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So, the smoke got so bad on Saturday, that we spent Sunday night in a hotel. The landlord has been very understanding, and hired one of the building's maintenance men to plaster the walls behind the convectors/seal up all the spaces where smoke might be coming. He came and sealed things up last night (although the job isn't completely finished--he still needs to caulk/plaster around the edges of the convectors, because they were not installed completely flush with the walls--he's doing this tonight).<br><br>
We went to bed and had a pretty restful night--didn't wake up to smoke smell, didn't have horrible sore throats in the morning. Were feeling pretty upbeat...<br><br>
Of course, starting at around 7 am, we started smelling the smoke again. It doesn't pervade the room like it used to, but you can still smell it when you go near the convectors and breathe in. I don't know how "bad" that much smoke is for us. Our stuff doesn't smell like smoke, I think, but if we turned the heat on, the air would be blowing into the room, not just leaking from the heaters. My chest certainly feels a little tight when I'm in the apartment, but I also don't know how much of it (if any) is psychosomatic.<br><br>
So, we're looking for other apartments, but it's proving to be a huge logistical nightmare (to say nothing of a financial one, see below). We've been looking for a week and can't find anything so far. The DC rental market is actually pretty small, and, because we have a dog, we're automatically excluded from the vast majority of apartments. We don't have a car (and I don't know how to drive, anyway), which means we need to be reasonably accessible to public transportation and necessities (supermarket, drug store). Most of what we've seen has been pretty crappy, and the one apartment we LOVED was a walk-up (our elderly dog can't do stairs at all, and I'm not strong enough to manage a grocery cart or stroller up three flights). In retrspect, I almost wish we had taken it, because we haven't seen anything else that seems even remotely reasonable.<br><br>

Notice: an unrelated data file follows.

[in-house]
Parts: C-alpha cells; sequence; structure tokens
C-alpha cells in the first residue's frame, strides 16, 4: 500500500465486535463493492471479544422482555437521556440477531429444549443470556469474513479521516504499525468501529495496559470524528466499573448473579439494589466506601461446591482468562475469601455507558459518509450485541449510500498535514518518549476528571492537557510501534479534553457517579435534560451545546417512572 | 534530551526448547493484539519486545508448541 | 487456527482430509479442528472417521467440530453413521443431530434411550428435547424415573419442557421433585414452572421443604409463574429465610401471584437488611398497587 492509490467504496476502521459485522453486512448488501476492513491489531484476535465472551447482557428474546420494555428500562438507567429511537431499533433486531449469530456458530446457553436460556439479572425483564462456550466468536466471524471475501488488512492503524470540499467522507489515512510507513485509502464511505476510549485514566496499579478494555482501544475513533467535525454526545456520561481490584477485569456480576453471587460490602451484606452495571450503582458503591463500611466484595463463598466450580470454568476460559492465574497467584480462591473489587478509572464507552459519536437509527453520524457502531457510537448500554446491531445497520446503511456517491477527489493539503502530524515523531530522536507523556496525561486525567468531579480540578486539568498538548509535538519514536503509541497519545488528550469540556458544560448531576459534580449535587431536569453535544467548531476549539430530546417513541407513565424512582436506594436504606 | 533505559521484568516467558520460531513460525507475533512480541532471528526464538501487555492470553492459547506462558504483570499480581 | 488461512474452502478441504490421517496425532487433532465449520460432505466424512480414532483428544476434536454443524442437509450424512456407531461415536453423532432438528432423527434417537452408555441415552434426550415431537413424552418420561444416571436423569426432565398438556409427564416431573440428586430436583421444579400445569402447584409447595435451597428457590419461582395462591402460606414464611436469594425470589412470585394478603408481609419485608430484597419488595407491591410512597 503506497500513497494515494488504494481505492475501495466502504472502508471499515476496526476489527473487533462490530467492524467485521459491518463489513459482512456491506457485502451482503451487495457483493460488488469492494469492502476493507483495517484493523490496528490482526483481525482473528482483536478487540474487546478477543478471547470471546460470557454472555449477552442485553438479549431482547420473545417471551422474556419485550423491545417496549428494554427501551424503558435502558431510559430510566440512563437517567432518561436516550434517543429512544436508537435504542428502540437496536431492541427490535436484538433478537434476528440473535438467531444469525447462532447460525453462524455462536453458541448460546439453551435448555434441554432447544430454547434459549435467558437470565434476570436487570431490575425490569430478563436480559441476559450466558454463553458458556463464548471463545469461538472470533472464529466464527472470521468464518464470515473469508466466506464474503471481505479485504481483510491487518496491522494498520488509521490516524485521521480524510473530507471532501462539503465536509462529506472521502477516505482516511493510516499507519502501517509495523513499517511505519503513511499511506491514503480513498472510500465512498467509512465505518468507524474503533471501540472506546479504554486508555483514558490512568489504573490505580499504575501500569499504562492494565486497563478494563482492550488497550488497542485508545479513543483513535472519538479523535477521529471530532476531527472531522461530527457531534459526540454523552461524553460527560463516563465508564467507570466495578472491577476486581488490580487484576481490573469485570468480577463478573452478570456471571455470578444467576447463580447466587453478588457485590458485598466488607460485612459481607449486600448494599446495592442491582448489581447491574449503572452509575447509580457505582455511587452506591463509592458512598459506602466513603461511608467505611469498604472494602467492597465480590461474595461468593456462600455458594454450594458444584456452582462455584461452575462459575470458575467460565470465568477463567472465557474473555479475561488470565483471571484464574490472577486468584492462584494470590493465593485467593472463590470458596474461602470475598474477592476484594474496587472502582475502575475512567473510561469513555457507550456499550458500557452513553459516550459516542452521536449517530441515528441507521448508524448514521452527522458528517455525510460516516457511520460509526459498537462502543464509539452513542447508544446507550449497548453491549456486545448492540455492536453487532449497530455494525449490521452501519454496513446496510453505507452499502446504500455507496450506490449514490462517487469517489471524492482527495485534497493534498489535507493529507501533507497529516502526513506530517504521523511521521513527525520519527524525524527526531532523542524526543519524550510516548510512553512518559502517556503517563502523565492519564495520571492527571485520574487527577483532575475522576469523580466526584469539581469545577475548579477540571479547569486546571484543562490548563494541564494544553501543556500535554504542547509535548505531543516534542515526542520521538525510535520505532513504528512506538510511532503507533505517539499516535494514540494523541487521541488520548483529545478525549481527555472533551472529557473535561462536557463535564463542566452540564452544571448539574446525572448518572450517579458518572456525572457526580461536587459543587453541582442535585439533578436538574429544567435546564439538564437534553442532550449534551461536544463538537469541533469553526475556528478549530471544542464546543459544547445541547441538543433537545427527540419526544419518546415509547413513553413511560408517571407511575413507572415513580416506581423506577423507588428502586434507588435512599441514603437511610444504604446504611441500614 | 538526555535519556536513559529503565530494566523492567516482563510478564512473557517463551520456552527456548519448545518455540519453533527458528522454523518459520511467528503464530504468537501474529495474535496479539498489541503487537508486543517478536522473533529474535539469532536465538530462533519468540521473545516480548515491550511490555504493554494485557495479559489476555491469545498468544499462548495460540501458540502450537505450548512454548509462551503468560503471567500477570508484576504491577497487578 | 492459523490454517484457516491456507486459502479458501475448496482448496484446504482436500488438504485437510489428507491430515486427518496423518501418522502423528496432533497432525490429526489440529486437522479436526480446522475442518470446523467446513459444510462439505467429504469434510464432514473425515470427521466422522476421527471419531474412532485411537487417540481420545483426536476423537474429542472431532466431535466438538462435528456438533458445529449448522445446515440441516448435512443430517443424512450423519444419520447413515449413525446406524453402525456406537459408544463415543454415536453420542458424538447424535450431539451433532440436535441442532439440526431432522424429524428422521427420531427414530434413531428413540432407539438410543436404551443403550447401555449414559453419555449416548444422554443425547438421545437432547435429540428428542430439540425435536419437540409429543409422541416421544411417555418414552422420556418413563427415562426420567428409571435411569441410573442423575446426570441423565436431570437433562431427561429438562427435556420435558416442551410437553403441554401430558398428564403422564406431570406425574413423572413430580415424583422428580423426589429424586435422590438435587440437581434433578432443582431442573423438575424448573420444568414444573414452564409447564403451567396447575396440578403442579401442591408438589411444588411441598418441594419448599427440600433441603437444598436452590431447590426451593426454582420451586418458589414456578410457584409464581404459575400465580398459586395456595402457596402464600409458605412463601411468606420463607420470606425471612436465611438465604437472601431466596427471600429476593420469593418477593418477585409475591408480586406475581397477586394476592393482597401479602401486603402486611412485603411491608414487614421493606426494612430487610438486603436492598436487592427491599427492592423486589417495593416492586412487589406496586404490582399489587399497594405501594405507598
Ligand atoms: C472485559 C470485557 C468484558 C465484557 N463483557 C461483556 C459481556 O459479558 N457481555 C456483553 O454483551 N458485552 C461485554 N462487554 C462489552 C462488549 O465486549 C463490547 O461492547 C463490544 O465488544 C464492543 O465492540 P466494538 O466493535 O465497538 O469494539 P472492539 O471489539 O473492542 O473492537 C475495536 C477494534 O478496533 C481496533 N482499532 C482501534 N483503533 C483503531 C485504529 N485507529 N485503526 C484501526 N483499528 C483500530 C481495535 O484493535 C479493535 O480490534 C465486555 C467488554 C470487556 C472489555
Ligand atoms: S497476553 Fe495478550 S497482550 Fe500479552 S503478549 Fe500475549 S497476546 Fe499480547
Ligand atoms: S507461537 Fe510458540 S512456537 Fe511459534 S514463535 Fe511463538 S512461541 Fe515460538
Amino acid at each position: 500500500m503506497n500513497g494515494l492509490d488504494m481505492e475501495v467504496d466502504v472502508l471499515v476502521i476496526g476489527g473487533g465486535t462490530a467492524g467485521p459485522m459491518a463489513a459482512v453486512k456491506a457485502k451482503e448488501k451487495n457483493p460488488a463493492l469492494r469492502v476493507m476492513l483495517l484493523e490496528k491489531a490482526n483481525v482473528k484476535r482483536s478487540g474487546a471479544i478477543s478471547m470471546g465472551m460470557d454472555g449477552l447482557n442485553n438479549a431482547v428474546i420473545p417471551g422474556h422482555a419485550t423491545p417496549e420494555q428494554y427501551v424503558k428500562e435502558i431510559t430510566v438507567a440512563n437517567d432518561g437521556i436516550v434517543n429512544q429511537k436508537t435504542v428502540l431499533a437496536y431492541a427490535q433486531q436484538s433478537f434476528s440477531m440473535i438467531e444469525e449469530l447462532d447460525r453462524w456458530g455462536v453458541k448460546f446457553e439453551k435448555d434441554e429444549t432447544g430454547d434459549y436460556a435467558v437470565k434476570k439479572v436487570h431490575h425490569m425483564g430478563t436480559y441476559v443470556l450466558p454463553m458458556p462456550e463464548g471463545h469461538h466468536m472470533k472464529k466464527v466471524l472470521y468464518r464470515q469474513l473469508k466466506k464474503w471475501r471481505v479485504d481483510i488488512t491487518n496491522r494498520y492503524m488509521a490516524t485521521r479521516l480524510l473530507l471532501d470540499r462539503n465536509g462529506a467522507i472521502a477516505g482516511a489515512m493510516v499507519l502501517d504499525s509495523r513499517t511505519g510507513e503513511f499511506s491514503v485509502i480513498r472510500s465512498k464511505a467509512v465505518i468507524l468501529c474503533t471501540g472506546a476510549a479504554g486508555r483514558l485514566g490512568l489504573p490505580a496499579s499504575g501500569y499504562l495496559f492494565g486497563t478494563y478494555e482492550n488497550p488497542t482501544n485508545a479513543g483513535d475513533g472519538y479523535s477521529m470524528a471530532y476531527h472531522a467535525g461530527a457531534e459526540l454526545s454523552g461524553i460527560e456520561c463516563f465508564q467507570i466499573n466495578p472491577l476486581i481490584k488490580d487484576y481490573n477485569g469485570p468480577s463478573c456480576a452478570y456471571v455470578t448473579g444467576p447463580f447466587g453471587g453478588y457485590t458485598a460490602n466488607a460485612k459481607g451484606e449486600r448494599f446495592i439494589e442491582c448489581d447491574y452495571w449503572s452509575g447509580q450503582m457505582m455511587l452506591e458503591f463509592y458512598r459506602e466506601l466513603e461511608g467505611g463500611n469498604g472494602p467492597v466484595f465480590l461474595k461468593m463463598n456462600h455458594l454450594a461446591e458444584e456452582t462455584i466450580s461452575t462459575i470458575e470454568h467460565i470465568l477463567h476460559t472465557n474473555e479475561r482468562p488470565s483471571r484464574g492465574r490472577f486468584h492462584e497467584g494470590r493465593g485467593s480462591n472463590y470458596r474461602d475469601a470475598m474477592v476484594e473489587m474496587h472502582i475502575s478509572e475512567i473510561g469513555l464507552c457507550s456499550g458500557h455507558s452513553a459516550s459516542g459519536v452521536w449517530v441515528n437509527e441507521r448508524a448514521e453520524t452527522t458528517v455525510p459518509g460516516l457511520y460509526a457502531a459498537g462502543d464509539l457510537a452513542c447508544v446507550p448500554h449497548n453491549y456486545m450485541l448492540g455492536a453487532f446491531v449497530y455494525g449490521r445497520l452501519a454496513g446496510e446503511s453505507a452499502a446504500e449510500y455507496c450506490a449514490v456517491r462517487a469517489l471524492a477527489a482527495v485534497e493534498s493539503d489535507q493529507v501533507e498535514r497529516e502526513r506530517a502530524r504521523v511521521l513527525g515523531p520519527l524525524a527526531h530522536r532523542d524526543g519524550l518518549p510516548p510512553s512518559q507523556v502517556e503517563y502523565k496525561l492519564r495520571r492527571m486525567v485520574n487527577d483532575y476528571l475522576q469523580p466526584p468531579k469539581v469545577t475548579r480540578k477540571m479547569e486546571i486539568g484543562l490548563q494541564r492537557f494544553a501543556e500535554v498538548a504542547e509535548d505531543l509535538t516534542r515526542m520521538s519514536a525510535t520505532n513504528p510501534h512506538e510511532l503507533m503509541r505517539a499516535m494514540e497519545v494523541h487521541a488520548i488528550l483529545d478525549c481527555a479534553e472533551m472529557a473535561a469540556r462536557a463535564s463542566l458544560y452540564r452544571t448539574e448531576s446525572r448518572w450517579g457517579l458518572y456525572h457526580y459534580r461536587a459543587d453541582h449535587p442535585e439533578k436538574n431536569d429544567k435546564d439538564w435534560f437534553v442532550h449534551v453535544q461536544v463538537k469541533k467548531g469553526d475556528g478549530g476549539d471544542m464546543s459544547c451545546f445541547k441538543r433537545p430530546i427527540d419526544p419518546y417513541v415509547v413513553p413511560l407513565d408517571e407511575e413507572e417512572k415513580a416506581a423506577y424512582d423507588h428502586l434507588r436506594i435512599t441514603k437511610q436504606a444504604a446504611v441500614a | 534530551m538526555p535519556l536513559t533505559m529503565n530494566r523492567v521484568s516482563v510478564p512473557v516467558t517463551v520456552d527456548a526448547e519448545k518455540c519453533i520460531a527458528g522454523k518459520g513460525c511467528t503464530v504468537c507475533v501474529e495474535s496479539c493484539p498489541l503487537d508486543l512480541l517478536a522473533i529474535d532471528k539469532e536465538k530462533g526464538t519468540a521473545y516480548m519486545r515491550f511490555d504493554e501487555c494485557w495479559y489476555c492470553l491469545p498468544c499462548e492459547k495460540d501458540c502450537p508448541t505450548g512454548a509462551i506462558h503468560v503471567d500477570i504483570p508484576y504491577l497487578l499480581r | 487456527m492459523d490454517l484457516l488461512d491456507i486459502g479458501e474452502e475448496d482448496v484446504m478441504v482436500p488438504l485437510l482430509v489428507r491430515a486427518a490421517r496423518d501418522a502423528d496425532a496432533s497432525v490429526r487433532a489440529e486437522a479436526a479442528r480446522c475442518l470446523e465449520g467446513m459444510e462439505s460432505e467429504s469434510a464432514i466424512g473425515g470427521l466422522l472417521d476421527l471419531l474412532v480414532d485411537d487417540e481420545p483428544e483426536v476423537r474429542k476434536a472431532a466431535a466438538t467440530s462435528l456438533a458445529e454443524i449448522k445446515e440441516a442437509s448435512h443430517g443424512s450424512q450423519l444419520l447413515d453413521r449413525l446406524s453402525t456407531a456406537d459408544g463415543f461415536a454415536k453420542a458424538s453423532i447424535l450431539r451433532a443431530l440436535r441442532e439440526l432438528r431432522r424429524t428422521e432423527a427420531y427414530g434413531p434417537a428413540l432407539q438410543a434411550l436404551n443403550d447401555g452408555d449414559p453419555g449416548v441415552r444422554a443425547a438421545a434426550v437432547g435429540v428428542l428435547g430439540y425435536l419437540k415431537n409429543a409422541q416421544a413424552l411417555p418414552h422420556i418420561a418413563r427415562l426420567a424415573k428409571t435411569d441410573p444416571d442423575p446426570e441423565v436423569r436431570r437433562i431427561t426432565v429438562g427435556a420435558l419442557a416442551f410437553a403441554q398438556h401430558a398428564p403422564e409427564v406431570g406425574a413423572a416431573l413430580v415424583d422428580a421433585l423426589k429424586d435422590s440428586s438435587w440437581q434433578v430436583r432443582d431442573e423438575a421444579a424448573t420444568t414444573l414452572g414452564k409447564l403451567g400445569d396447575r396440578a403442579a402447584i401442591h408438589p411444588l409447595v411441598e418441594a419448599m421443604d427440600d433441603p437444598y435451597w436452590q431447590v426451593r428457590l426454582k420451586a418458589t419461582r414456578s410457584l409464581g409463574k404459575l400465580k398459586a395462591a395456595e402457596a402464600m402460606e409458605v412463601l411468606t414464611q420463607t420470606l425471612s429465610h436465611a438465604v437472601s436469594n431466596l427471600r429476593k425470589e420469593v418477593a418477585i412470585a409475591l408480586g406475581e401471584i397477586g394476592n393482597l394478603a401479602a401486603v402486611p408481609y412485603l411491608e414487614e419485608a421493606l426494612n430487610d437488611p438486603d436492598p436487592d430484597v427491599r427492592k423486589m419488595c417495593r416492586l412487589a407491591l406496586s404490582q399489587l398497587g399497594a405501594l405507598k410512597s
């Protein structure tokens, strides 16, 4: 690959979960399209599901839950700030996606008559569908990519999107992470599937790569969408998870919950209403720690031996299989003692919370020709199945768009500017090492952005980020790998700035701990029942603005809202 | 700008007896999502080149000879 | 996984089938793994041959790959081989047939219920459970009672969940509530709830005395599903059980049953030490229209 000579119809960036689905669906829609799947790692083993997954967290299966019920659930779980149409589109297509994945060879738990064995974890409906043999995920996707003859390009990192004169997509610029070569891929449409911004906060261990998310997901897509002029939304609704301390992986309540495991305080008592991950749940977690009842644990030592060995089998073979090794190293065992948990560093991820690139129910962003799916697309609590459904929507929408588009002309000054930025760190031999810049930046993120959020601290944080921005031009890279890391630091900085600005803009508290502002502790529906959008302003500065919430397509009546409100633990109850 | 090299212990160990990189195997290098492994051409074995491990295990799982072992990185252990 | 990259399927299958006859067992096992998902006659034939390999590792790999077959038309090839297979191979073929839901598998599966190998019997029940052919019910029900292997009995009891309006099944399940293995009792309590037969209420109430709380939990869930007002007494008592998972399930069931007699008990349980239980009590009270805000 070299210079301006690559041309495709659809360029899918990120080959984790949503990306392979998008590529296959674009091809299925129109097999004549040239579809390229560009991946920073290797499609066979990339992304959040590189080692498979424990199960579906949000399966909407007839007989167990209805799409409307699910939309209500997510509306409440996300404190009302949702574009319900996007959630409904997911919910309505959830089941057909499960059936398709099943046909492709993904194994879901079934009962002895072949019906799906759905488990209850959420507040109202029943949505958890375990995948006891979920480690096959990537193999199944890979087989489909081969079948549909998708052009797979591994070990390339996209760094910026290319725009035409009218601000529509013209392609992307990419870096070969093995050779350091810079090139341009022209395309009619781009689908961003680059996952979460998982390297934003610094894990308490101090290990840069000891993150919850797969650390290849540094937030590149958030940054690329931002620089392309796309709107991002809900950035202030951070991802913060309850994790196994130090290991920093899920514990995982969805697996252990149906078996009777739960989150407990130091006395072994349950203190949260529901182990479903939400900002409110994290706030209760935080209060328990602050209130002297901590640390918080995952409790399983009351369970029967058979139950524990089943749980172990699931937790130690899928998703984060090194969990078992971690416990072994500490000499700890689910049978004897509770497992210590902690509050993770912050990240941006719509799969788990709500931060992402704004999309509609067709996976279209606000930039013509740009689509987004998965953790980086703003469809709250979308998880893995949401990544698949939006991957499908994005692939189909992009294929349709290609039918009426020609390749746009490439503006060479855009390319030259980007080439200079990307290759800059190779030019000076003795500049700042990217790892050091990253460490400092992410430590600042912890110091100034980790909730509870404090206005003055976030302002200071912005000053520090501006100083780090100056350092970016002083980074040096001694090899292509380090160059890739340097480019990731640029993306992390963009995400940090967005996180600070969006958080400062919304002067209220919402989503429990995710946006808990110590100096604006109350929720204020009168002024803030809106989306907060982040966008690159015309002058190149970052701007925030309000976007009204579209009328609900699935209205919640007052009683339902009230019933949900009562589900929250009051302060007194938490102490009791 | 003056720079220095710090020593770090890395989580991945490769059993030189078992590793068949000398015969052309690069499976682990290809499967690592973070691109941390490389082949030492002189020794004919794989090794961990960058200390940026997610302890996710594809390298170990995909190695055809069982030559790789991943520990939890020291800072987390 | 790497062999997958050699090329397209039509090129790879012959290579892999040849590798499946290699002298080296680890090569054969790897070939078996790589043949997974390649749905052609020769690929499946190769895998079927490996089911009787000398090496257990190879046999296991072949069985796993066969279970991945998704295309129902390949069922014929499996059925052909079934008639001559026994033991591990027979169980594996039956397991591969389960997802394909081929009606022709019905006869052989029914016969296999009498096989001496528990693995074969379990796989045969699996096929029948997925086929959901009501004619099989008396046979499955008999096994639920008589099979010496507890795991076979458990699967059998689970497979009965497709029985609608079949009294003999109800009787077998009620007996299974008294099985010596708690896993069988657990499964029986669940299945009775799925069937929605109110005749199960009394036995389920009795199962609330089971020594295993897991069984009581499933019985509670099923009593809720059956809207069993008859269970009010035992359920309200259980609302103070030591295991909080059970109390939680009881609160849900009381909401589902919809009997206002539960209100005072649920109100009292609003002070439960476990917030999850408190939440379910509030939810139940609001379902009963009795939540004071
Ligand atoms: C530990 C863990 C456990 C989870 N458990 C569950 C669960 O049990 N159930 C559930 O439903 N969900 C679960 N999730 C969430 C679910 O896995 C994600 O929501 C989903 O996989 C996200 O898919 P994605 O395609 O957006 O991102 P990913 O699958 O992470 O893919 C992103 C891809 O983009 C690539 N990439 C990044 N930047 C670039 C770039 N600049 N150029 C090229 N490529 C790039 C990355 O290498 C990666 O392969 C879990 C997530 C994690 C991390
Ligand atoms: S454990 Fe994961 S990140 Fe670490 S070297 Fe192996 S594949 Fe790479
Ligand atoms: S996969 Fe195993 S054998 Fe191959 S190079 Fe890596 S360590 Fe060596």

To make things even more complicated: dh has a very prestigious fellowship for next year--the kind of opportunity that basically transforms his career. But we don't know how much he'll be making (this is the sort of thing that, when you get the offer, you simply accept it). There's a reasonable chance that he'll be taking a pay cut--and we already took a significant pay cut for THIS year's clerkship. Long term, doing these things makes sense financially--he already has the offer for the year after next, and it's way more than he would be making w/o the two years of clerkship/fellowship, besides being work he's totally excited about--but it does put us in a bit of a tight spot in terms of paying for a move and even figuring out what we can afford.<br><br>
Honestly, everything is so complicated and stressful right now, between the prospect of a move itself and currently living in a "toxic" apartment, I feel like I'm at my wit's end. I was hoping to spend my last ten weeks finishing up some long-overdue schoolwork and setting everything up for the new arrival, and instead I'm running from crappy apartment to crappy apartment, getting more and more discouraged.<br><br>